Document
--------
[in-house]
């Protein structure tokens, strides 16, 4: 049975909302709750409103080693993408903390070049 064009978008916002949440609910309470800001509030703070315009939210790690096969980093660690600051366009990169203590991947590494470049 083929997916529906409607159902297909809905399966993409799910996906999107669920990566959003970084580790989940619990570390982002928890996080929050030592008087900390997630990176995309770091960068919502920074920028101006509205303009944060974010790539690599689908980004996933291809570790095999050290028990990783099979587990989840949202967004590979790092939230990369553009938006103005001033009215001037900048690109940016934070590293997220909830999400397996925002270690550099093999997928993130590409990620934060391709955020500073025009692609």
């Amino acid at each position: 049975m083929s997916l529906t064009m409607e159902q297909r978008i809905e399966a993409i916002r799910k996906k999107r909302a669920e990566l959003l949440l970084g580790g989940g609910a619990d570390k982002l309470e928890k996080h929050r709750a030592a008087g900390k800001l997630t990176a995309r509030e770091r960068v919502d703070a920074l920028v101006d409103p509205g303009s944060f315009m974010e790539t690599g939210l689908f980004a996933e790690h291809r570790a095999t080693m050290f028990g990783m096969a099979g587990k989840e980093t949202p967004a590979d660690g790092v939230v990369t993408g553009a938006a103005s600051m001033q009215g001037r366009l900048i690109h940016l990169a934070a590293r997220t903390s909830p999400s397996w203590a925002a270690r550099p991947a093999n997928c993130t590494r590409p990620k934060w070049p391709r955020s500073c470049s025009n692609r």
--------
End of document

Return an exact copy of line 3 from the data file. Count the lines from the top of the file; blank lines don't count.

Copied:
């Amino acid at each position: 049975m083929s997916l529906t064009m409607e159902q297909r978008i809905e399966a993409i916002r799910k996906k999107r909302a669920e990566l959003l949440l970084g580790g989940g609910a619990d570390k982002l309470e928890k996080h929050r709750a030592a008087g900390k800001l997630t990176a995309r509030e770091r960068v919502d703070a920074l920028v101006d409103p509205g303009s944060f315009m974010e790539t690599g939210l689908f980004a996933e790690h291809r570790a095999t080693m050290f028990g990783m096969a099979g587990k989840e980093t949202p967004a590979d660690g790092v939230v990369t993408g553009a938006a103005s600051m001033q009215g001037r366009l900048i690109h940016l990169a934070a590293r997220t903390s909830p999400s397996w203590a925002a270690r550099p991947a093999n997928c993130t590494r590409p990620k934060w070049p391709r955020s500073c470049s025009n692609r």